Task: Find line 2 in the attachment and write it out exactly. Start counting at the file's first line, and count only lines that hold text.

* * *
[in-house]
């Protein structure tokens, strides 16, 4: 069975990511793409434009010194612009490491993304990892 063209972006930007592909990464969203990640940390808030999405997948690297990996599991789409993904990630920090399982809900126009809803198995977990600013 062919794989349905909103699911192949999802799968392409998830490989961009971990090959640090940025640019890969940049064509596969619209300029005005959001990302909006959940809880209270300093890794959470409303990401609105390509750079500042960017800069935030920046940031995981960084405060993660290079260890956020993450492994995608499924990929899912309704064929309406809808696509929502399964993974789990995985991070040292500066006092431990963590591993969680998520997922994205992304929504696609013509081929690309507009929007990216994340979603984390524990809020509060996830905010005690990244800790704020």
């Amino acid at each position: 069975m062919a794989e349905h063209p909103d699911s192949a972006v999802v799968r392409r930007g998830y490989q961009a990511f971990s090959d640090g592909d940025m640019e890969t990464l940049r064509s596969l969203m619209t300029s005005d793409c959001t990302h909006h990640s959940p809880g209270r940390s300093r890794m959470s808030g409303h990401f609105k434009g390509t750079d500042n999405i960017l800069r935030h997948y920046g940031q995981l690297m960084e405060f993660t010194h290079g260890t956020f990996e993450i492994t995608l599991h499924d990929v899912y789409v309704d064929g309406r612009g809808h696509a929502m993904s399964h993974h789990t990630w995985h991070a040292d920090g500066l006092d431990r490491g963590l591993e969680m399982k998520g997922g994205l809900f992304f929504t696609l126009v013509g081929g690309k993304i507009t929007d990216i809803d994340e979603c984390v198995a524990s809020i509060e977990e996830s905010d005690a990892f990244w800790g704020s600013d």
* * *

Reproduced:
């Protein structure tokens, strides 16, 4: 069975990511793409434009010194612009490491993304990892 063209972006930007592909990464969203990640940390808030999405997948690297990996599991789409993904990630920090399982809900126009809803198995977990600013 062919794989349905909103699911192949999802799968392409998830490989961009971990090959640090940025640019890969940049064509596969619209300029005005959001990302909006959940809880209270300093890794959470409303990401609105390509750079500042960017800069935030920046940031995981960084405060993660290079260890956020993450492994995608499924990929899912309704064929309406809808696509929502399964993974789990995985991070040292500066006092431990963590591993969680998520997922994205992304929504696609013509081929690309507009929007990216994340979603984390524990809020509060996830905010005690990244800790704020």